SingTel Optus is beginning its hunt for a fresh round of start-ups that can help solve some of the telco’s technical challenges.
Applications to be a part of the second round of Innov8 Connect were opened this week, after a successful first round earlier this year that flushed out 14 start-ups that are now working with Singtel and its brands.
One of the 14 in that first round was Australian firm Optmantek, which created software that helps detect major incidents occurring on telecommunications networks. It is “now engaged in proof-of-concept discussions with Optus”.
The Innov8 Connect program is open to start-ups globally, and Singtel Optus has set 14 technical challenges that it wants help with resolving.
Some of these challenges target an extension of the types of capabilities already seen in mobile technology today, such as the use of voice control as an interface for interacting with devices; smart compression techniques for delivering video over mobile networks; and recommender systems for users consuming content over a Singtel-owned network.
Other challenges target further automation and use of machine learning algorithms in Singtel’s core network, or in the network operations of customers, such as those in the retail sector.
Six of the challenges are specific to Optus, while the remaining eight are mainly targeted at its parent Singtel.
Singtel Optus offers up to $73,000 to successful start-ups in its scheme to “test and validate the solutions” on the telco’s own networks.
The telco said it is taking applications for the new round of Innov8 Connect up to the end of October.
The projects it typically runs with shortlisted start-ups last around 12 weeks. Though the telco says it is “not obliged to engage with any of the start-ups at the end of the project … we hope that successful projects will spur collaboration opportunities with the Singtel Group and our partners both in Asia and the rest of the world.”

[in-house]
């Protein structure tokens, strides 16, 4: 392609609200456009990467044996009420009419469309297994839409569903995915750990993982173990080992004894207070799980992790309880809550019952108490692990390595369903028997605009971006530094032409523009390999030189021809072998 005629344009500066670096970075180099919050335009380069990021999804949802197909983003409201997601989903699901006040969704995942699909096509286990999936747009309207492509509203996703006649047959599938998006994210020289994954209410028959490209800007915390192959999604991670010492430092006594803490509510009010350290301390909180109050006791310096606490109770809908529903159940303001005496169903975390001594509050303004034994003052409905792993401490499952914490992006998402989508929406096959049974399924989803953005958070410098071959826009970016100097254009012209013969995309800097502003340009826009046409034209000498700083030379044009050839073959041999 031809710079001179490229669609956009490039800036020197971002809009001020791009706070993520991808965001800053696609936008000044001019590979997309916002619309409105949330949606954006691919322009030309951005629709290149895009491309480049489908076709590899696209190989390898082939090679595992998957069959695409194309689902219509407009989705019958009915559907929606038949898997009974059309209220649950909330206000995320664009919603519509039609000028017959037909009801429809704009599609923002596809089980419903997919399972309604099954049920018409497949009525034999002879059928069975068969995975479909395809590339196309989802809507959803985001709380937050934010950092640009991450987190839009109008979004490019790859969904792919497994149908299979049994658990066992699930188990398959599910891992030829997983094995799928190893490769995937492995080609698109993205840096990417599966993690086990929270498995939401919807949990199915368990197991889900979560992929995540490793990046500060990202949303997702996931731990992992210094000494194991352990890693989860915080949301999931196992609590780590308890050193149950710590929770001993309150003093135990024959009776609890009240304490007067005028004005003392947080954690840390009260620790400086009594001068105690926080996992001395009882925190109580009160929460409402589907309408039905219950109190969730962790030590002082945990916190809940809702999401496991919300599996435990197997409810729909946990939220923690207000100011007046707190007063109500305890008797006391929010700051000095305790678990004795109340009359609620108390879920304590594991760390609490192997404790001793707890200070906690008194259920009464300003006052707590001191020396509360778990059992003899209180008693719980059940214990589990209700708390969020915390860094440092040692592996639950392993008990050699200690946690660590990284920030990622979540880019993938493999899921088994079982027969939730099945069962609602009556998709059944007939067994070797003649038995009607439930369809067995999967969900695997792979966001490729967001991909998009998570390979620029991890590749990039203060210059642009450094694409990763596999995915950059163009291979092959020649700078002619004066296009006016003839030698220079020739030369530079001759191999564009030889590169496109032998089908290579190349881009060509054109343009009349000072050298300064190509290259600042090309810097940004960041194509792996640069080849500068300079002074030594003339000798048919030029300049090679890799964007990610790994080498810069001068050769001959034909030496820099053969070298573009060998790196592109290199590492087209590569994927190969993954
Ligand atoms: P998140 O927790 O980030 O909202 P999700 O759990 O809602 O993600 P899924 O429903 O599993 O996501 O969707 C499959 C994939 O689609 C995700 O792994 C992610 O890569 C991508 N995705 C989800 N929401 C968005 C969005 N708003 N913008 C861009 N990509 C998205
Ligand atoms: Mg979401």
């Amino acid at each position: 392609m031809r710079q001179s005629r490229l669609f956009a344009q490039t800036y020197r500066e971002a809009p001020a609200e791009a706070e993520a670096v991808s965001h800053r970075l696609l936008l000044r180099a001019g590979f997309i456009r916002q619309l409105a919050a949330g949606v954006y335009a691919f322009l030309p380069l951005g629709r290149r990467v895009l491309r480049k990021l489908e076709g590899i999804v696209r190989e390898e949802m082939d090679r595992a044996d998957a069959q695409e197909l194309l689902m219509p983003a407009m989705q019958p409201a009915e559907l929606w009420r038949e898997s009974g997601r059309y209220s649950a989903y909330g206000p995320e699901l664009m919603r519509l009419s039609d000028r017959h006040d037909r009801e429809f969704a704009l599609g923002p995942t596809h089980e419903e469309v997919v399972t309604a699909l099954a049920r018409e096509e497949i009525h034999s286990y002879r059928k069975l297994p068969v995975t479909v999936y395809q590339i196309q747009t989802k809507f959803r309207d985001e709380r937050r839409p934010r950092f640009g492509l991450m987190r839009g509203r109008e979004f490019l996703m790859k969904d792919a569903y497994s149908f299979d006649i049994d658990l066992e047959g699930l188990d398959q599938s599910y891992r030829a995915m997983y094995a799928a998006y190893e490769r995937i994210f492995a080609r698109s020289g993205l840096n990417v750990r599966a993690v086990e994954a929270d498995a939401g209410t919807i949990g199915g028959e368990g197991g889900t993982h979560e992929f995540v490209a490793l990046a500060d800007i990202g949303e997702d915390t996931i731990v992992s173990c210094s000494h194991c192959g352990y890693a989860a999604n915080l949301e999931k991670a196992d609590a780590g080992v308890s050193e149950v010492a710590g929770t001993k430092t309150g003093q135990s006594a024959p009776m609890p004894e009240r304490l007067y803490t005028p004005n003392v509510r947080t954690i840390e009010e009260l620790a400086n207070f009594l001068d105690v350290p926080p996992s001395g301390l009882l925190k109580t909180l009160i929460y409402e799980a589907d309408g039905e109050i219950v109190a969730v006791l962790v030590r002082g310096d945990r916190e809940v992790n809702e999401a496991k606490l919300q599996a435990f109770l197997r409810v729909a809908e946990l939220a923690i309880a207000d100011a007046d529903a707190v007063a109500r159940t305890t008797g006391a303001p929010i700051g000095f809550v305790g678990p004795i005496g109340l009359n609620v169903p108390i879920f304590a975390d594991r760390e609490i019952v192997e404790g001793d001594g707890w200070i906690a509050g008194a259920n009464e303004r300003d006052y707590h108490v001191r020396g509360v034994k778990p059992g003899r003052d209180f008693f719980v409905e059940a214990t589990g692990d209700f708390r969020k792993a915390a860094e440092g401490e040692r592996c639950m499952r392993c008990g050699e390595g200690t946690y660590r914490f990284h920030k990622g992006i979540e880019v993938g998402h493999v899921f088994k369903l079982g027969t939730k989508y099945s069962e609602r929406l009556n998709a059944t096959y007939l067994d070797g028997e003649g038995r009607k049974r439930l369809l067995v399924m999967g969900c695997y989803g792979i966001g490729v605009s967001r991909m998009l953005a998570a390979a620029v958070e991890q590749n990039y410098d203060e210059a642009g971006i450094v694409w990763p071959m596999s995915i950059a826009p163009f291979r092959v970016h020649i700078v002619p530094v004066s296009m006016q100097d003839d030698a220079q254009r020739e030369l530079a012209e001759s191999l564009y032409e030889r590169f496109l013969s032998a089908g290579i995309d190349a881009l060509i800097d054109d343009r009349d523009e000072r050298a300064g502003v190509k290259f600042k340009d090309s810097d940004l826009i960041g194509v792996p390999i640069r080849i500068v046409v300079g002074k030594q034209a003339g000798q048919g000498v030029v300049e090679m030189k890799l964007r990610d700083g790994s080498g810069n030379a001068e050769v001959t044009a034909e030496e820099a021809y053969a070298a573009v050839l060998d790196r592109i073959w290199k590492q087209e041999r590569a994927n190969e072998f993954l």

No equity is required to change hands, though Singtel makes clear that this kind of discussion could occur separately once the Innov8 Connect program runs its course.
Singtel is but one of a number of corporates that have turned to the start-up community in a bid to come up with innovative ways to solve their business problems.
IAG’s Customer Labs project earlier this year revealed the types of challenges faced by big brands in seeking to engage with and incubate start-ups.
“You can’t tell [the start-up] to go through these five stages and do these ten things and have that lead to success,” IAG’s director of strategic initiatives Andrew Stead said.
“What tends to happen is as people build out corporate innovation programs, the start-ups are very successful in being part of the program, but you get to the end of it not necessarily with a proposition that resonates with customers, or one that you can use to drive revenue and growth in [the corporate] organisation.”
Still, it is not dissuading corporates from trying.
This week, health insurer HCF sank $1 million into Curo Technologies, a Victorian start-up that uses sensors to monitor the wellbeing of elderly residents in their homes.
Curo was one of nine businesses to graduate from the 2016 HCF Catalyst programme, an annual health technology accelerator scheme “offering Australian start-ups and growing companies the opportunity to develop and accelerate their businesses, and make a lasting impact in the healthcare industry.”
“HCF is constantly on the search for innovative and disruptive ideas that can improve the wellbeing of our members,” chief strategy officer Sheena Jack said.
“Curo is a great example of this technological innovation, and HCF has a keen interest in not only the business but the greater goal of enabling people to live independently, for longer.”